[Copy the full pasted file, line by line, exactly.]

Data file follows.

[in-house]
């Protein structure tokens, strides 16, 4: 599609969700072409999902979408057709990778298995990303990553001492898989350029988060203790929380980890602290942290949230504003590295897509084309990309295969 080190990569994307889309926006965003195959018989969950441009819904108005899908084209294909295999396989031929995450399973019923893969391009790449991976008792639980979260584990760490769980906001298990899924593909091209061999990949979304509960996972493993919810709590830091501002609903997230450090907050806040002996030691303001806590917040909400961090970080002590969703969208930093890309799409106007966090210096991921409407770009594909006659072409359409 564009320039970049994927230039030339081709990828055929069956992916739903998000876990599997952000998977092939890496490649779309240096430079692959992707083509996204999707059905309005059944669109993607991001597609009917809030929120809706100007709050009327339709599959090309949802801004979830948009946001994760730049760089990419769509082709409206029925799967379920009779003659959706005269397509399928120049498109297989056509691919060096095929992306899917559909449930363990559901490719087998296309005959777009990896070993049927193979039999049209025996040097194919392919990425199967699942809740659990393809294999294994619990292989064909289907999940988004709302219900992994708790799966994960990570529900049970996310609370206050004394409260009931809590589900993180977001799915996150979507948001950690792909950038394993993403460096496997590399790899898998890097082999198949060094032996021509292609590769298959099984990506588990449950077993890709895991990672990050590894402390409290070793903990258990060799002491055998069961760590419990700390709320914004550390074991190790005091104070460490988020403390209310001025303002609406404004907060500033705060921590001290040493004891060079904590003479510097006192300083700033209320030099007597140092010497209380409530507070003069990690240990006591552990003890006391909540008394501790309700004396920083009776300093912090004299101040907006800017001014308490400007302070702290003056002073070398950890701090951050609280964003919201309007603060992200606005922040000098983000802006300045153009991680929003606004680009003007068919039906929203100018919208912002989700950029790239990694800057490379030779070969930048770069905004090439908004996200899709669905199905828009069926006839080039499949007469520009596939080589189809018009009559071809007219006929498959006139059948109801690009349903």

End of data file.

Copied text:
[in-house]
């Protein structure tokens, strides 16, 4: 599609969700072409999902979408057709990778298995990303990553001492898989350029988060203790929380980890602290942290949230504003590295897509084309990309295969 080190990569994307889309926006965003195959018989969950441009819904108005899908084209294909295999396989031929995450399973019923893969391009790449991976008792639980979260584990760490769980906001298990899924593909091209061999990949979304509960996972493993919810709590830091501002609903997230450090907050806040002996030691303001806590917040909400961090970080002590969703969208930093890309799409106007966090210096991921409407770009594909006659072409359409 564009320039970049994927230039030339081709990828055929069956992916739903998000876990599997952000998977092939890496490649779309240096430079692959992707083509996204999707059905309005059944669109993607991001597609009917809030929120809706100007709050009327339709599959090309949802801004979830948009946001994760730049760089990419769509082709409206029925799967379920009779003659959706005269397509399928120049498109297989056509691919060096095929992306899917559909449930363990559901490719087998296309005959777009990896070993049927193979039999049209025996040097194919392919990425199967699942809740659990393809294999294994619990292989064909289907999940988004709302219900992994708790799966994960990570529900049970996310609370206050004394409260009931809590589900993180977001799915996150979507948001950690792909950038394993993403460096496997590399790899898998890097082999198949060094032996021509292609590769298959099984990506588990449950077993890709895991990672990050590894402390409290070793903990258990060799002491055998069961760590419990700390709320914004550390074991190790005091104070460490988020403390209310001025303002609406404004907060500033705060921590001290040493004891060079904590003479510097006192300083700033209320030099007597140092010497209380409530507070003069990690240990006591552990003890006391909540008394501790309700004396920083009776300093912090004299101040907006800017001014308490400007302070702290003056002073070398950890701090951050609280964003919201309007603060992200606005922040000098983000802006300045153009991680929003606004680009003007068919039906929203100018919208912002989700950029790239990694800057490379030779070969930048770069905004090439908004996200899709669905199905828009069926006839080039499949007469520009596939080589189809018009009559071809007219006929498959006139059948109801690009349903």